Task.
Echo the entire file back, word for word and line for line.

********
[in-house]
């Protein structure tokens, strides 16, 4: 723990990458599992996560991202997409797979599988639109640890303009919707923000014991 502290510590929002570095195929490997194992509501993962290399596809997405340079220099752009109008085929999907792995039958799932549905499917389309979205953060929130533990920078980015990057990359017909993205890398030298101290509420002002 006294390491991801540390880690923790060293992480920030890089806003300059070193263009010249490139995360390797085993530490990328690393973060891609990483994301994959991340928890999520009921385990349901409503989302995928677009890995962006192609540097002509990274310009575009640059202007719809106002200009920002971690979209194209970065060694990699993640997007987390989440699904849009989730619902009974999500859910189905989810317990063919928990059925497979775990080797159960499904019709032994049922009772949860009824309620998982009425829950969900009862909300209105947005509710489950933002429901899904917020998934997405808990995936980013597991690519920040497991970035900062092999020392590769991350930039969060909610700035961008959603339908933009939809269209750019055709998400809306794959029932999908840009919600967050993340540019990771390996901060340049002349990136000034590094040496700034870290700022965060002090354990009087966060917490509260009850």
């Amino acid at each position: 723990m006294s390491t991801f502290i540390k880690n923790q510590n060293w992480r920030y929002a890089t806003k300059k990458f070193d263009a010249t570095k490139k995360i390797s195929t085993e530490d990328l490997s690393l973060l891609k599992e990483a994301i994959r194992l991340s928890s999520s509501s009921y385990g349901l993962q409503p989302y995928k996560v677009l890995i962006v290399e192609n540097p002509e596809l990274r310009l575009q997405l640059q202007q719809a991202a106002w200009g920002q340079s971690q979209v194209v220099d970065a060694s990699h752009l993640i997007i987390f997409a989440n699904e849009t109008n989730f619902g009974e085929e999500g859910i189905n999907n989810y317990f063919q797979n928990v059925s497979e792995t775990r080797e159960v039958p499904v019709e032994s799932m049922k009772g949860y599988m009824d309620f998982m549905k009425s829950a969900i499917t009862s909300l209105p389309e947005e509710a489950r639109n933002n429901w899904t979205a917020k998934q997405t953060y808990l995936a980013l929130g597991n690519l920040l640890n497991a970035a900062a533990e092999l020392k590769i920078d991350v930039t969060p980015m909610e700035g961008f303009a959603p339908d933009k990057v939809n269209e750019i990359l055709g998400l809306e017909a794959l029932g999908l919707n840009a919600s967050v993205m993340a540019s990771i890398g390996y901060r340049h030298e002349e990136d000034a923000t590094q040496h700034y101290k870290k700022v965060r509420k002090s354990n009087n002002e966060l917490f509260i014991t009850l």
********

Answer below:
[in-house]
């Protein structure tokens, strides 16, 4: 723990990458599992996560991202997409797979599988639109640890303009919707923000014991 502290510590929002570095195929490997194992509501993962290399596809997405340079220099752009109008085929999907792995039958799932549905499917389309979205953060929130533990920078980015990057990359017909993205890398030298101290509420002002 006294390491991801540390880690923790060293992480920030890089806003300059070193263009010249490139995360390797085993530490990328690393973060891609990483994301994959991340928890999520009921385990349901409503989302995928677009890995962006192609540097002509990274310009575009640059202007719809106002200009920002971690979209194209970065060694990699993640997007987390989440699904849009989730619902009974999500859910189905989810317990063919928990059925497979775990080797159960499904019709032994049922009772949860009824309620998982009425829950969900009862909300209105947005509710489950933002429901899904917020998934997405808990995936980013597991690519920040497991970035900062092999020392590769991350930039969060909610700035961008959603339908933009939809269209750019055709998400809306794959029932999908840009919600967050993340540019990771390996901060340049002349990136000034590094040496700034870290700022965060002090354990009087966060917490509260009850």
């Amino acid at each position: 723990m006294s390491t991801f502290i540390k880690n923790q510590n060293w992480r920030y929002a890089t806003k300059k990458f070193d263009a010249t570095k490139k995360i390797s195929t085993e530490d990328l490997s690393l973060l891609k599992e990483a994301i994959r194992l991340s928890s999520s509501s009921y385990g349901l993962q409503p989302y995928k996560v677009l890995i962006v290399e192609n540097p002509e596809l990274r310009l575009q997405l640059q202007q719809a991202a106002w200009g920002q340079s971690q979209v194209v220099d970065a060694s990699h752009l993640i997007i987390f997409a989440n699904e849009t109008n989730f619902g009974e085929e999500g859910i189905n999907n989810y317990f063919q797979n928990v059925s497979e792995t775990r080797e159960v039958p499904v019709e032994s799932m049922k009772g949860y599988m009824d309620f998982m549905k009425s829950a969900i499917t009862s909300l209105p389309e947005e509710a489950r639109n933002n429901w899904t979205a917020k998934q997405t953060y808990l995936a980013l929130g597991n690519l920040l640890n497991a970035a900062a533990e092999l020392k590769i920078d991350v930039t969060p980015m909610e700035g961008f303009a959603p339908d933009k990057v939809n269209e750019i990359l055709g998400l809306e017909a794959l029932g999908l919707n840009a919600s967050v993205m993340a540019s990771i890398g390996y901060r340049h030298e002349e990136d000034a923000t590094q040496h700034y101290k870290k700022v965060r509420k002090s354990n009087n002002e966060l917490f509260i014991t009850l």